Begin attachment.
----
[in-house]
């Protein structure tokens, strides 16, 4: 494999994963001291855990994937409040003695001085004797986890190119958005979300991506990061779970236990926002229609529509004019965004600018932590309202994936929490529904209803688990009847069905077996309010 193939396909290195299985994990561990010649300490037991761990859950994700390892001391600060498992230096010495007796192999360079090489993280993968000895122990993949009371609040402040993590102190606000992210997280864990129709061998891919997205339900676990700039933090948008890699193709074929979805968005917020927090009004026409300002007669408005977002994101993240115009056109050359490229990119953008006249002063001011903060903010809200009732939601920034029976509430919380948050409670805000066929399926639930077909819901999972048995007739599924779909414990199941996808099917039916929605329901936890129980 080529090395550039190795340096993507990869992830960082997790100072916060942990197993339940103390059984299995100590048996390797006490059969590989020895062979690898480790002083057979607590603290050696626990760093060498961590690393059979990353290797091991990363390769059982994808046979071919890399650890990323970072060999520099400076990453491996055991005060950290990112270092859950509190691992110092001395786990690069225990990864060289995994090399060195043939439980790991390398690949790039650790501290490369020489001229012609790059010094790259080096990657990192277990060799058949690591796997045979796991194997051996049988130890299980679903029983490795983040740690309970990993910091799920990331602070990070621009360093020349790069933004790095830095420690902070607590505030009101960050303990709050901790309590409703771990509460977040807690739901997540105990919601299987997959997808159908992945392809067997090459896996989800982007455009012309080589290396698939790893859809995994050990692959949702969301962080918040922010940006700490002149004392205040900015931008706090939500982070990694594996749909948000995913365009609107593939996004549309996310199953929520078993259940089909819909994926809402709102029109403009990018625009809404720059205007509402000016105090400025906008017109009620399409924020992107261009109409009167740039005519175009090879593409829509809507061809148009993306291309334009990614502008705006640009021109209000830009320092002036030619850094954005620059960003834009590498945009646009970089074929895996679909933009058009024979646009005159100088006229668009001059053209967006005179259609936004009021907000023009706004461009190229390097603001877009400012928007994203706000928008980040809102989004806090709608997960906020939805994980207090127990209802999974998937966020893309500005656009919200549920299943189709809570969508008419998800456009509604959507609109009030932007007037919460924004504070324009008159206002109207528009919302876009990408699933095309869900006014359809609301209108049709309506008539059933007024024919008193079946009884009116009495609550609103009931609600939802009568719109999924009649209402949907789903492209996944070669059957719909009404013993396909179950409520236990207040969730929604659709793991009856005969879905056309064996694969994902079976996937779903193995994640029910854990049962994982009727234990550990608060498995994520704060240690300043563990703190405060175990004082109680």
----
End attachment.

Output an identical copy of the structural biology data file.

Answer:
[in-house]
């Protein structure tokens, strides 16, 4: 494999994963001291855990994937409040003695001085004797986890190119958005979300991506990061779970236990926002229609529509004019965004600018932590309202994936929490529904209803688990009847069905077996309010 193939396909290195299985994990561990010649300490037991761990859950994700390892001391600060498992230096010495007796192999360079090489993280993968000895122990993949009371609040402040993590102190606000992210997280864990129709061998891919997205339900676990700039933090948008890699193709074929979805968005917020927090009004026409300002007669408005977002994101993240115009056109050359490229990119953008006249002063001011903060903010809200009732939601920034029976509430919380948050409670805000066929399926639930077909819901999972048995007739599924779909414990199941996808099917039916929605329901936890129980 080529090395550039190795340096993507990869992830960082997790100072916060942990197993339940103390059984299995100590048996390797006490059969590989020895062979690898480790002083057979607590603290050696626990760093060498961590690393059979990353290797091991990363390769059982994808046979071919890399650890990323970072060999520099400076990453491996055991005060950290990112270092859950509190691992110092001395786990690069225990990864060289995994090399060195043939439980790991390398690949790039650790501290490369020489001229012609790059010094790259080096990657990192277990060799058949690591796997045979796991194997051996049988130890299980679903029983490795983040740690309970990993910091799920990331602070990070621009360093020349790069933004790095830095420690902070607590505030009101960050303990709050901790309590409703771990509460977040807690739901997540105990919601299987997959997808159908992945392809067997090459896996989800982007455009012309080589290396698939790893859809995994050990692959949702969301962080918040922010940006700490002149004392205040900015931008706090939500982070990694594996749909948000995913365009609107593939996004549309996310199953929520078993259940089909819909994926809402709102029109403009990018625009809404720059205007509402000016105090400025906008017109009620399409924020992107261009109409009167740039005519175009090879593409829509809507061809148009993306291309334009990614502008705006640009021109209000830009320092002036030619850094954005620059960003834009590498945009646009970089074929895996679909933009058009024979646009005159100088006229668009001059053209967006005179259609936004009021907000023009706004461009190229390097603001877009400012928007994203706000928008980040809102989004806090709608997960906020939805994980207090127990209802999974998937966020893309500005656009919200549920299943189709809570969508008419998800456009509604959507609109009030932007007037919460924004504070324009008159206002109207528009919302876009990408699933095309869900006014359809609301209108049709309506008539059933007024024919008193079946009884009116009495609550609103009931609600939802009568719109999924009649209402949907789903492209996944070669059957719909009404013993396909179950409520236990207040969730929604659709793991009856005969879905056309064996694969994902079976996937779903193995994640029910854990049962994982009727234990550990608060498995994520704060240690300043563990703190405060175990004082109680």